Communication Between Cyber Security Managers And Senior Leaders Poor

Board members from organisations scattered around the globe are worryingly naive when it comes to understanding important cyber security procedures, approaches and protocols.

According to the ‘By the Numbers: Global Cyber Risk Perception Survey 2019,’ conducted by Marsh and Microsoft, just over a third (37%) of 1,300 executive respondents considered board members and senior leaders to be one of the main owners of cyber security approaches.

In fact, the vast majority (70%) viewed cyber security issues as the sole concern of company IT departments.

This perceived lack of ownership resulted in a poor understanding of the main threats facing their companies. Despite being told about cyber issues by 45% of risk and technology executives, a mere 18% of directors remember receiving cyber related information.

This means that key decision makers are unaware of vital cyber defences. The report found that only 73% of senior managers misunderstood the online threat environment, 71% did not have an understanding of cyber programs and investment whilst 65% were oblivious to issues, breaches and cyber events experienced by the organisation.

Only 28% of senior business leaders feel highly confident in identifying and assessing cyber risk. Fewer still feel as though they are able to prevent risk and respond effectively to a breach with less than a fifth (19%) confident in their defence and recovery processes.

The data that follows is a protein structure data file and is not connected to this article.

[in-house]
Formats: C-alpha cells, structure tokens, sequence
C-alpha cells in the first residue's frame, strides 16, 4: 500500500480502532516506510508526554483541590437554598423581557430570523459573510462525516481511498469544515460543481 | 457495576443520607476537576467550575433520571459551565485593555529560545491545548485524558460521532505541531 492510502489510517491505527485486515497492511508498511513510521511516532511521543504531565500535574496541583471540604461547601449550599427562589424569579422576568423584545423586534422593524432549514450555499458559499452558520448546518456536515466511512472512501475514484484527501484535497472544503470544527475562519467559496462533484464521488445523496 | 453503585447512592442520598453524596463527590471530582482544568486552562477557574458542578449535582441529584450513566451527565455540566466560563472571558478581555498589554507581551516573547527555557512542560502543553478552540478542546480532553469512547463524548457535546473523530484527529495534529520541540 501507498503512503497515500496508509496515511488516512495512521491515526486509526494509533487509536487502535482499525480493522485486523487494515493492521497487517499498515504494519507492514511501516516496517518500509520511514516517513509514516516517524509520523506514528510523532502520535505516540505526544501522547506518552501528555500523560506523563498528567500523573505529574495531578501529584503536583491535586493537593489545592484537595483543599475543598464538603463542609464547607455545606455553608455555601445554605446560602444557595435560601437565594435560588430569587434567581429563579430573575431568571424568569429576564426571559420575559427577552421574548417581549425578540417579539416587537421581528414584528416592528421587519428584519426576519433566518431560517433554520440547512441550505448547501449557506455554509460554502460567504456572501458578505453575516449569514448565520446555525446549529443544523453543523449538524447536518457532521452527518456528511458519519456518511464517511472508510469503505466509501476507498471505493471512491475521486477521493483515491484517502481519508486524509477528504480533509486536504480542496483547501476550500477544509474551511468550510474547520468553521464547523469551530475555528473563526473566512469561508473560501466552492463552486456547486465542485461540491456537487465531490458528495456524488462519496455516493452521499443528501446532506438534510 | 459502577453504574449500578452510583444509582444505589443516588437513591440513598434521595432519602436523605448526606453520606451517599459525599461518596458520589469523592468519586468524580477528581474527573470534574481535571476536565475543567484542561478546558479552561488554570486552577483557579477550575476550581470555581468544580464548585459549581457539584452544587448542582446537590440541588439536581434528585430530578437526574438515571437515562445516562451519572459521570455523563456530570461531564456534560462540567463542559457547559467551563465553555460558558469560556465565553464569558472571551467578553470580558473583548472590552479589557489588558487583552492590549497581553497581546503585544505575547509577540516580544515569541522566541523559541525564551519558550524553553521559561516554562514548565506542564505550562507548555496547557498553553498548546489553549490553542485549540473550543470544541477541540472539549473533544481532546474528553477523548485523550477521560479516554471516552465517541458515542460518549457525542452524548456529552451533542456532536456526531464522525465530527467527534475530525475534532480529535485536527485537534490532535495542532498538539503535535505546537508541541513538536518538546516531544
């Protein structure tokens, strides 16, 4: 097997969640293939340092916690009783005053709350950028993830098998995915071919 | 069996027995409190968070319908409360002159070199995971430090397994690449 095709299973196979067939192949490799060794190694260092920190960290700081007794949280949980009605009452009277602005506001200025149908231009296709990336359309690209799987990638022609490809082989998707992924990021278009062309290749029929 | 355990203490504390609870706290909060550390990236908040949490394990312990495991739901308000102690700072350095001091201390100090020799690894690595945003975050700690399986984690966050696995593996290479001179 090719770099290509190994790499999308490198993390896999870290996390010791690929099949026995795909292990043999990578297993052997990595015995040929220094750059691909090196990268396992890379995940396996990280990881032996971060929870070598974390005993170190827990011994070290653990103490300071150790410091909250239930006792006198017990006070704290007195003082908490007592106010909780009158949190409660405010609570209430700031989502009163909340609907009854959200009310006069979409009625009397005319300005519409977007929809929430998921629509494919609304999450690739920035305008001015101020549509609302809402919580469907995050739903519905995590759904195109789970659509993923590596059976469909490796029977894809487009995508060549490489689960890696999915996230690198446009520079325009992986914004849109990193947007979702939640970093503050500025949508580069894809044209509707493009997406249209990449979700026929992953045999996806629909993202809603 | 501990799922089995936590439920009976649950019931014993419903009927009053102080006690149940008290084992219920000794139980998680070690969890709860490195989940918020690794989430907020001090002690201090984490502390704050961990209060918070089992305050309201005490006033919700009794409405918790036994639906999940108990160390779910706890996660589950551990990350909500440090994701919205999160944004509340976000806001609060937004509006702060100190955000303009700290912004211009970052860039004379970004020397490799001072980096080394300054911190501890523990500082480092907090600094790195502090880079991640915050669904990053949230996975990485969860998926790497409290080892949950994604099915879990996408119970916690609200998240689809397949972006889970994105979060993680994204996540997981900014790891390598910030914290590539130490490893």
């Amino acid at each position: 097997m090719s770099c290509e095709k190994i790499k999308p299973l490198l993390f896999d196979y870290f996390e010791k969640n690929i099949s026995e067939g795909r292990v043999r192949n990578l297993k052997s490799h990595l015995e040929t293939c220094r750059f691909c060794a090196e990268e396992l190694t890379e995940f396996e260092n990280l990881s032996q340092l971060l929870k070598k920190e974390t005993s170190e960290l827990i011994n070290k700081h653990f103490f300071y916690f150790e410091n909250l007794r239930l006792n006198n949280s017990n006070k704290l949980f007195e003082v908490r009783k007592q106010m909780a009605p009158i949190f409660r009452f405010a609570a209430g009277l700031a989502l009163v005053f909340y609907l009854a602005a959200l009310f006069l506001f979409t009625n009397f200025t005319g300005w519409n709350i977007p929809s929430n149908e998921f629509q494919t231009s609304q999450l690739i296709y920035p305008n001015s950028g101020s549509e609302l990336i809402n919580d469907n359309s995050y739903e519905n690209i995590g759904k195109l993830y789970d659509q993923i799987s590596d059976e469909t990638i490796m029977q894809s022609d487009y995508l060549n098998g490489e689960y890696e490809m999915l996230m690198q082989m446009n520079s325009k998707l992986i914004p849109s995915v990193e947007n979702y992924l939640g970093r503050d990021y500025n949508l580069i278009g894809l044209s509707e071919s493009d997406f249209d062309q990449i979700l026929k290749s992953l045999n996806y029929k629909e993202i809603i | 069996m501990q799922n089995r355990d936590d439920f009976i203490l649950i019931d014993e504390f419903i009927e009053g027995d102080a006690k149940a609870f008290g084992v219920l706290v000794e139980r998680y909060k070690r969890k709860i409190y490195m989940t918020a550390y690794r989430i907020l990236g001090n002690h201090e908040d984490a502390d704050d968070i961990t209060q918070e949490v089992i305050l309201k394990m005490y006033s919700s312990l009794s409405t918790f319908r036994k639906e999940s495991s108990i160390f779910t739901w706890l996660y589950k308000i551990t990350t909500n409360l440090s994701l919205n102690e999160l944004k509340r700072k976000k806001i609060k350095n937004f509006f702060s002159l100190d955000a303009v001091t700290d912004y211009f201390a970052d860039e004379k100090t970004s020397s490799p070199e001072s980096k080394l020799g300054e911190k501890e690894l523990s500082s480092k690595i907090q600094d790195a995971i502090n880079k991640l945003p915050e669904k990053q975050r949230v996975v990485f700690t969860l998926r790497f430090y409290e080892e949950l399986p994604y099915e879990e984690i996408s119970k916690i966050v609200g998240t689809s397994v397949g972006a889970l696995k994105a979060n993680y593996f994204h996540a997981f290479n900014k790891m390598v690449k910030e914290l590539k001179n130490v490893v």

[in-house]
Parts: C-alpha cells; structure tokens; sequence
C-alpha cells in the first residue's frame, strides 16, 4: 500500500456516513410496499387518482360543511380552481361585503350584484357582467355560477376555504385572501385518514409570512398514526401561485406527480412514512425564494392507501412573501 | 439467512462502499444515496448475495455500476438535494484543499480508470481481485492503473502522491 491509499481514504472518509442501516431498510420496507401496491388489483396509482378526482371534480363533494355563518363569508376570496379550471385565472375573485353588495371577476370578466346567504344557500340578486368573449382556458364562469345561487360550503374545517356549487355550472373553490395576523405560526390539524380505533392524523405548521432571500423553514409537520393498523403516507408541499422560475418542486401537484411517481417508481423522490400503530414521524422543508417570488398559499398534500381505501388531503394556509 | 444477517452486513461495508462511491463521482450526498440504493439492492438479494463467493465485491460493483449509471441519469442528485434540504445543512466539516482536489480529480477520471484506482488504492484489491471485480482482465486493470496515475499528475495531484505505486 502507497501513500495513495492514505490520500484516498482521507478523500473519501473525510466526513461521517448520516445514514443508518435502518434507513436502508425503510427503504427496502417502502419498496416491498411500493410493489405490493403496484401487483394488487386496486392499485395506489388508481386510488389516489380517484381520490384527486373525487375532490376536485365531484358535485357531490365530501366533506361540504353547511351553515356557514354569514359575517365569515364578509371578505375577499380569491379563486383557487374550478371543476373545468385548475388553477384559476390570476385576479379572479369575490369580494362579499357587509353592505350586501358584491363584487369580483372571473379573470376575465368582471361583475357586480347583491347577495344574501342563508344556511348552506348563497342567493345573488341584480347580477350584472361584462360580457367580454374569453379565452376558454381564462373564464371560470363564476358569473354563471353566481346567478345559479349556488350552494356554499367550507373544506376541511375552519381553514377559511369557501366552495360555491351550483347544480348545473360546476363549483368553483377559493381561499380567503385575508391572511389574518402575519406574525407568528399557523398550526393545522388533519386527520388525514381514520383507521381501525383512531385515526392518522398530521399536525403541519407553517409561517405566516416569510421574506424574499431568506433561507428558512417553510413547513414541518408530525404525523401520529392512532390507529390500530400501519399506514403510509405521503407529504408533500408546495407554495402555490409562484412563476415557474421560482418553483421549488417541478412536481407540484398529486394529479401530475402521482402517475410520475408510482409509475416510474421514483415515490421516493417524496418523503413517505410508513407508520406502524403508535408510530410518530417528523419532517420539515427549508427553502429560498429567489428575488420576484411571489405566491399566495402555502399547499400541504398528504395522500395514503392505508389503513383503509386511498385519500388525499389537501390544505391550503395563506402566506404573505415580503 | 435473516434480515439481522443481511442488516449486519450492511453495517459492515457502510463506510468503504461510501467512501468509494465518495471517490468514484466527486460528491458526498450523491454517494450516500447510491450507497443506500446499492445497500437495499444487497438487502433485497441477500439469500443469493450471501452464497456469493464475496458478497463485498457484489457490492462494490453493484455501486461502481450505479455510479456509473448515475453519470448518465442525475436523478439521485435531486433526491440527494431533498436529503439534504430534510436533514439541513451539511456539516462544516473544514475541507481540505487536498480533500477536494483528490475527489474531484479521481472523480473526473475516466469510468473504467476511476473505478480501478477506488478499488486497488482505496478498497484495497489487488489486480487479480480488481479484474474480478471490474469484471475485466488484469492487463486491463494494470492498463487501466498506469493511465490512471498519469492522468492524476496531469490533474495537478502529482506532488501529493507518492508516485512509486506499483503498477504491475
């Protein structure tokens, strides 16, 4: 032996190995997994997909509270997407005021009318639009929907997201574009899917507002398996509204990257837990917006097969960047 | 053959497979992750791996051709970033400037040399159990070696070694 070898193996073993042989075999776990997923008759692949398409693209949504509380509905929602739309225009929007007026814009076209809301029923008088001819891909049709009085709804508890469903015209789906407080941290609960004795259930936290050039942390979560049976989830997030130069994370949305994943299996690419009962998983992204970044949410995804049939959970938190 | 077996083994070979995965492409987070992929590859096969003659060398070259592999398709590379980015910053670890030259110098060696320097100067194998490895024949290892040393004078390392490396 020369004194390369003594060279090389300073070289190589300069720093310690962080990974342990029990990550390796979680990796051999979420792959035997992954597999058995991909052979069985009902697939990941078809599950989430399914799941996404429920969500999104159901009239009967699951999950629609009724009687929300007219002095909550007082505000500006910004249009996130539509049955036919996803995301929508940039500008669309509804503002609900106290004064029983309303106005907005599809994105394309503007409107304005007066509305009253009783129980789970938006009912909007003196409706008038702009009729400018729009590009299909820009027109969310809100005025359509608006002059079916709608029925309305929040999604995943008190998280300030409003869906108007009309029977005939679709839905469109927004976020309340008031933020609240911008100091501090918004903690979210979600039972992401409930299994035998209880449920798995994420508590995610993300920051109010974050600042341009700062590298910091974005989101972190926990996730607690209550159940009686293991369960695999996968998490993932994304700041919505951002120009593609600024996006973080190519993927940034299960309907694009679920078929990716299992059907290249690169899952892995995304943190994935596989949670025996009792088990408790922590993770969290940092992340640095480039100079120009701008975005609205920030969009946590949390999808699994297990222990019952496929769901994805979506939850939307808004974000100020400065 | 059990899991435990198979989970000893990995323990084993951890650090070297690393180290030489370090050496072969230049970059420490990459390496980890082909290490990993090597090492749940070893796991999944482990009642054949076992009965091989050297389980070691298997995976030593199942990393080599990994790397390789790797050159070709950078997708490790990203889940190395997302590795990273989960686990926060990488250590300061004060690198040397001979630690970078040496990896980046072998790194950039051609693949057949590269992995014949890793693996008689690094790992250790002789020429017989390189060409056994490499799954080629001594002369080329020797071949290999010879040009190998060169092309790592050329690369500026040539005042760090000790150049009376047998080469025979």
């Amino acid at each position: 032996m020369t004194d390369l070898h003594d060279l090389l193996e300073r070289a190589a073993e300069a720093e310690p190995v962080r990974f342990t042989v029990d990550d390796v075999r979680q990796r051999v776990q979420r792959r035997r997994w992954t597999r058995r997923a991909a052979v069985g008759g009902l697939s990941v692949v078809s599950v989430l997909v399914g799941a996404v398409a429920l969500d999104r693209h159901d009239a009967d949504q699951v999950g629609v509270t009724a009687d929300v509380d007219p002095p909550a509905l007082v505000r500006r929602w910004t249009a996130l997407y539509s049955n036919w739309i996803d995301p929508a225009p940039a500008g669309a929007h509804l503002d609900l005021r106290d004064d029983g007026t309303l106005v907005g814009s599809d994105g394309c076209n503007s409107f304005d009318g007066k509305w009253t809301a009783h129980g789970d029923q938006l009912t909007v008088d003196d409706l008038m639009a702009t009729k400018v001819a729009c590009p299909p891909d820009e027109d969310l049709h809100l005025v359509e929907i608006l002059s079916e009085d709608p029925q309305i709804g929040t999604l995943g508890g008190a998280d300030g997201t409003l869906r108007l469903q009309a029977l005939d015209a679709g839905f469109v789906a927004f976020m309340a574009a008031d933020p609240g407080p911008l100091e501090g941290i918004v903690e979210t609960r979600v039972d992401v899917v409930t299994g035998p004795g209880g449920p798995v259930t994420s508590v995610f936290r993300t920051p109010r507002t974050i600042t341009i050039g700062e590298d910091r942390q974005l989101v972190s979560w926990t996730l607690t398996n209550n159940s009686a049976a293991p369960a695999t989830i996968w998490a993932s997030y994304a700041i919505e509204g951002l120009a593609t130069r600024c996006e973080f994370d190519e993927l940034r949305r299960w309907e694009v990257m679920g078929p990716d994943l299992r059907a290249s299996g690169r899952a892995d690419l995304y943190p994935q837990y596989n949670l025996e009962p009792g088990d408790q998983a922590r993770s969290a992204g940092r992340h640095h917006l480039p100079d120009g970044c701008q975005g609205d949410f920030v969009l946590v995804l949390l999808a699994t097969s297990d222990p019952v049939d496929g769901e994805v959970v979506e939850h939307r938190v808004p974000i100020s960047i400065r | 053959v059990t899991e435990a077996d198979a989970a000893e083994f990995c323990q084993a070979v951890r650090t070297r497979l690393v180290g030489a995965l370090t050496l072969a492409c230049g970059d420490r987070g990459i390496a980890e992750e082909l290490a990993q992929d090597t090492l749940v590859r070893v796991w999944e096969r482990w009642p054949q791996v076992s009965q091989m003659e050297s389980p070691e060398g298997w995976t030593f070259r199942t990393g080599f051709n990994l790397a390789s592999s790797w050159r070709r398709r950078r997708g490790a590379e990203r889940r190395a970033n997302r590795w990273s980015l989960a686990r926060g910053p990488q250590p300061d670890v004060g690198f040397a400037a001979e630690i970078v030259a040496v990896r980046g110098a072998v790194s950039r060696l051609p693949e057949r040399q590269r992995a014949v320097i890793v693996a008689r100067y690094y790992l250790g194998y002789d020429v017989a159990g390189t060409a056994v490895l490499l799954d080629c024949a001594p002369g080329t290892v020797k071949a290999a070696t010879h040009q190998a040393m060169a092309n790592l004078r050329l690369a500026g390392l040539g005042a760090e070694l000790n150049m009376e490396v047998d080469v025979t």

Overall, business and firm decision makers were anxious about the disruption and impact on consumers. The vast majority (75%) worried that business interruption following a cyber attack would be the costliest impact on a business with both profit and consumer business deteriorating whilst the company recovers.

59% of respondents fear the reputational damage which would follow in the event of a cyber attack whilst 55% were worried about the loss of consumer information in an attack.

Although 41% were concerned about the damage from a financially motivated attack using destructive malware, almost a third of respondents (31%) were anxious about the threat caused by negligent or malicious/rogue employees inadvertently or directly causing a data breach.

Despite the lack of collaboration between IT managers and senior leaders, many firms are upping their cyber security protocols; 69% had conducted a cyber security assessment in the last six months.

Hoping to stem the flow of data breaches, 68% had implemented enhanced phishing awareness and training for employees whilst over half (53%) had developed a cyber incident response plan.

Overall, the report found that senior leaders need to communicate more effectively with cyber security employees, take a greater role in fraud prevention and ensure a robust cyber security culture is embedded within the business.

Do your COLPs, COFAs, partners and senior managers take a leading role in cyber security?